Bentinck plan to create jobs

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AMBITIOUS plans that will create more than 100 new jobs and regenerate the former Bentinck tip site have been submitted to Nottinghamshire County Council.

Broomco, which owns the former colliery spoil tip, but not the void area, unveiled far-reaching proposals to create a country park offering a host of outdoor activities across the 87-hectare site, close to Selston last March.

The park would become known as the Portland – which comes from the names of previous coal mining shafts at the site before it was used for tipping – and an 18-hole golf course, equestrian centre, fishing ponds, a camping and caravan site, football pitches and outdoor classrooms are among the facilities proposed.

The project is designed to be environmentally sustainable with two wind turbines planned and there would also be office space for small businesses.

If the plans are approved, work on the site will begin later this year and some of the facilities such as the football pitches, driving range and the first nine holes of the golf course could open in 2015 or 2016.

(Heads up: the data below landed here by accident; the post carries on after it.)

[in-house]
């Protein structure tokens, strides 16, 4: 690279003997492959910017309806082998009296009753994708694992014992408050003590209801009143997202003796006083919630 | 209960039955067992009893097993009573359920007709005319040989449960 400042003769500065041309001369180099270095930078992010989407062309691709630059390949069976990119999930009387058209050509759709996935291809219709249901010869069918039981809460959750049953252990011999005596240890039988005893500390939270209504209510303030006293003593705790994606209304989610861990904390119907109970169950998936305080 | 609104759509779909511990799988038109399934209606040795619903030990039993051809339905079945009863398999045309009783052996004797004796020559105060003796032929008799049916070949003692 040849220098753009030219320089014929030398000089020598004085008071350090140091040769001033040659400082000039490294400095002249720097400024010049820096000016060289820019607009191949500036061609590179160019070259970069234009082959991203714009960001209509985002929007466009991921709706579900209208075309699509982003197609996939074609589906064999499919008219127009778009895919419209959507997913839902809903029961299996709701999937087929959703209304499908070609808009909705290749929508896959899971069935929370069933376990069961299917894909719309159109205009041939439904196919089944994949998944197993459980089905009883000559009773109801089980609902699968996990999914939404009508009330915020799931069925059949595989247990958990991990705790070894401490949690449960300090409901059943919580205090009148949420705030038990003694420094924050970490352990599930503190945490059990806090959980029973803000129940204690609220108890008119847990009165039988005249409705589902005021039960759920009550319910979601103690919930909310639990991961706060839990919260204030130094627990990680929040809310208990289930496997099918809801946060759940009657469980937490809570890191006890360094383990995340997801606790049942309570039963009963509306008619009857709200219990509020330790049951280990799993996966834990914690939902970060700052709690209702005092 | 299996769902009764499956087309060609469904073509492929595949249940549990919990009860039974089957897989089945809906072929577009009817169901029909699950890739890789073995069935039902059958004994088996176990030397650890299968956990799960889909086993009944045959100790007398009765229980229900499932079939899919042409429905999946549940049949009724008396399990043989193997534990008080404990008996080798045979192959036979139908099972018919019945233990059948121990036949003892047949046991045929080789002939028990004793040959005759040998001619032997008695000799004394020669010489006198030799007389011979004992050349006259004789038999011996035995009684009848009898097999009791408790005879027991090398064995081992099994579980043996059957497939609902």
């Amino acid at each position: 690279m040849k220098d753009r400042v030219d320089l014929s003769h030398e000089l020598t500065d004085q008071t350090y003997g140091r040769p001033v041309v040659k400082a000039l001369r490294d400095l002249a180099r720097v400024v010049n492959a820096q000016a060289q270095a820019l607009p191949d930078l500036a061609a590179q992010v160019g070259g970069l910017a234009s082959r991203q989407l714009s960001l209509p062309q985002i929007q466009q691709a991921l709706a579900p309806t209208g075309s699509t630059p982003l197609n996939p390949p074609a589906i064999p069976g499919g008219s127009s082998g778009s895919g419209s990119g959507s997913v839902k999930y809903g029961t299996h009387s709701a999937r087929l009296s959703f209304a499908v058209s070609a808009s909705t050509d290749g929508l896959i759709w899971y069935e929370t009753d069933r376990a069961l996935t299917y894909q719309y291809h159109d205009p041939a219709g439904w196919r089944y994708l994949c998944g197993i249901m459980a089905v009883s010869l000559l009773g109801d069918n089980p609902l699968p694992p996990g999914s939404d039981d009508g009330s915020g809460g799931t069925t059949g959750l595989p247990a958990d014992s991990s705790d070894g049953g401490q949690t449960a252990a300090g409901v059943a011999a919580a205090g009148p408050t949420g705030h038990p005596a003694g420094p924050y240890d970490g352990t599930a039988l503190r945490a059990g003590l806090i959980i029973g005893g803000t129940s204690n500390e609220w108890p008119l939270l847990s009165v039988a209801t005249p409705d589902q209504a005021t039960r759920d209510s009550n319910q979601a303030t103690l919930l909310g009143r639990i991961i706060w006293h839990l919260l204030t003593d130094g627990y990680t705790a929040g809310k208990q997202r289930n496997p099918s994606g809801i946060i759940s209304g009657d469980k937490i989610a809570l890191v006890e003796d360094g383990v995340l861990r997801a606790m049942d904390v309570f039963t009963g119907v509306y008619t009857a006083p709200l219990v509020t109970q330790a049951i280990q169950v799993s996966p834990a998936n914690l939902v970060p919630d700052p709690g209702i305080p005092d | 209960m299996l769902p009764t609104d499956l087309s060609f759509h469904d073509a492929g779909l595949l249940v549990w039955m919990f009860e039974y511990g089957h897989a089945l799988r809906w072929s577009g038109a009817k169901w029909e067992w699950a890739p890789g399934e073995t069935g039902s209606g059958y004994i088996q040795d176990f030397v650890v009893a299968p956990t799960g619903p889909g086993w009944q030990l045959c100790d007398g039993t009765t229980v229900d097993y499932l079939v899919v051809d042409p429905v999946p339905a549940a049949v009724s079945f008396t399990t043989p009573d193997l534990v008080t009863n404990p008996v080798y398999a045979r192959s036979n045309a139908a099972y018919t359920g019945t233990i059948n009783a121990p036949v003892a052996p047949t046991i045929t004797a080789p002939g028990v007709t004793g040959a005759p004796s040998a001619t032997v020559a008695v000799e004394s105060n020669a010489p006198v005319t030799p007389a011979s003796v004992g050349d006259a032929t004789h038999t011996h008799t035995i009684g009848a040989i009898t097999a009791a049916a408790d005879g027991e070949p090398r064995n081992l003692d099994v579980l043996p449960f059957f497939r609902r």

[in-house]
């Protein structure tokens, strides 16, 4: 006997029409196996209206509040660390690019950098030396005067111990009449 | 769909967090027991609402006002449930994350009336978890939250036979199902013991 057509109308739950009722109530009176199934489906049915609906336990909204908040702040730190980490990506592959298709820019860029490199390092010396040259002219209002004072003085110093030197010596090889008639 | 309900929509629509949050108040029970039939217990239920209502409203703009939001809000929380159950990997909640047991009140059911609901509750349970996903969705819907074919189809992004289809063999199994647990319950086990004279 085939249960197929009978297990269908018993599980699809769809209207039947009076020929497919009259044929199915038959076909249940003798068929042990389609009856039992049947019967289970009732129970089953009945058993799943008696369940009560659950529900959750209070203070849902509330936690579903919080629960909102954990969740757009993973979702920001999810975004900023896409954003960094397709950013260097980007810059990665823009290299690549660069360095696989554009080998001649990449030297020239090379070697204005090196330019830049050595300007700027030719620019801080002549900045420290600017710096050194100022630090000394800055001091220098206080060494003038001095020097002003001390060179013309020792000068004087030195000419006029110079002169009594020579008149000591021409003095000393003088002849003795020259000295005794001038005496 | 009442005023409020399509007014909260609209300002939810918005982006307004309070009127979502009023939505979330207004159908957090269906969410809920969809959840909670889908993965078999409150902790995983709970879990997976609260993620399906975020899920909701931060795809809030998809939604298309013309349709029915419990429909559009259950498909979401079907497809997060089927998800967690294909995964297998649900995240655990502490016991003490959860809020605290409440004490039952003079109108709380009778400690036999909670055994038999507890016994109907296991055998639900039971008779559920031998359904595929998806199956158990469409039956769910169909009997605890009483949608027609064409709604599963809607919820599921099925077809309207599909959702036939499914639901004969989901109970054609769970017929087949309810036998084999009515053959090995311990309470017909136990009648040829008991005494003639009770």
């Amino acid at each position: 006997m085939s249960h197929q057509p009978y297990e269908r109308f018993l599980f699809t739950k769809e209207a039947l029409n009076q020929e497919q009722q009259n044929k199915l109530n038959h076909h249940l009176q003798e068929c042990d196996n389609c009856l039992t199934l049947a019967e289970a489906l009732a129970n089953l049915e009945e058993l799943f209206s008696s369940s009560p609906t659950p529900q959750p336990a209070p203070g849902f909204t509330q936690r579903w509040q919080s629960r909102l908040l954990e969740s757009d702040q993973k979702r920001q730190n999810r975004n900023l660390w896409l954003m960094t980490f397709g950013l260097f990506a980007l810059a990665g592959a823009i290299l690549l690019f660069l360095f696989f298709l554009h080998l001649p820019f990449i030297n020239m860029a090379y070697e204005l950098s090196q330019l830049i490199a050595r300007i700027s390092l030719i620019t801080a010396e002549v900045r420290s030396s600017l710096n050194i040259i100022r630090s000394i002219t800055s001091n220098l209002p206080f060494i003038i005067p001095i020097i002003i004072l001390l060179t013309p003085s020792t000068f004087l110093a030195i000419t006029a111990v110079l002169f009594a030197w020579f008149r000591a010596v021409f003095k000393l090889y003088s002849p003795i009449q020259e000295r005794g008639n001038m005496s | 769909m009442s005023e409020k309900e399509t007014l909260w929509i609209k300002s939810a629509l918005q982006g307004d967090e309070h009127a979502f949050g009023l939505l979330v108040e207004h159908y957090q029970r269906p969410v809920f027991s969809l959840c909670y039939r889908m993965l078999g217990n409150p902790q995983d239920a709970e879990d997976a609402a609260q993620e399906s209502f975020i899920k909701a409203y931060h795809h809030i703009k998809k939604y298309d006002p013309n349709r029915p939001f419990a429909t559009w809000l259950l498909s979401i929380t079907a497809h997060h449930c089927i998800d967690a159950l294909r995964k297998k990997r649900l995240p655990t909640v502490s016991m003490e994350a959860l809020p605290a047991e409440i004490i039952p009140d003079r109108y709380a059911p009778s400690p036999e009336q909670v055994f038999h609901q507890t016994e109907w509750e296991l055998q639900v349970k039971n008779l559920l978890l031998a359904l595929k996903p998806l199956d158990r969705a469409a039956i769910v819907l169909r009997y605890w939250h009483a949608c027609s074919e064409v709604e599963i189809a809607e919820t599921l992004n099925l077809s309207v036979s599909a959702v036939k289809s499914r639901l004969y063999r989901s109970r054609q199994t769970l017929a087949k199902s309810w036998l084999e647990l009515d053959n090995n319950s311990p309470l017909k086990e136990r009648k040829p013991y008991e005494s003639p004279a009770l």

The other facilities could be open during 2017 or 2018 once the restoration is complete.

A spokesman for Broomco said: “The Portland has remained an eyesore and a blot on the landscape for far too long.

“By working with the community and interest groups, we believe we have a once-in-a-lifetime opportunity to restore the former pit tip.

“We are committed to delivering a high quality restoration scheme that truly provides benefits to the community.

“The range of recreational, sporting and tourist uses on the Portland will appeal to every age group and it will provide a range of employment opportunities and attract people into the area which can only be good for the local economy.”

Although some of the site has previously been restored to rough grassland, the majority of it is made up of exposed colliery waste and silt lagoons.

In 2010, the county council threw out plans by Waste Recycling Group to build a landfill at the site and it was later designated a Site of Special Scientific Interest (SSSI) because of its wildlife.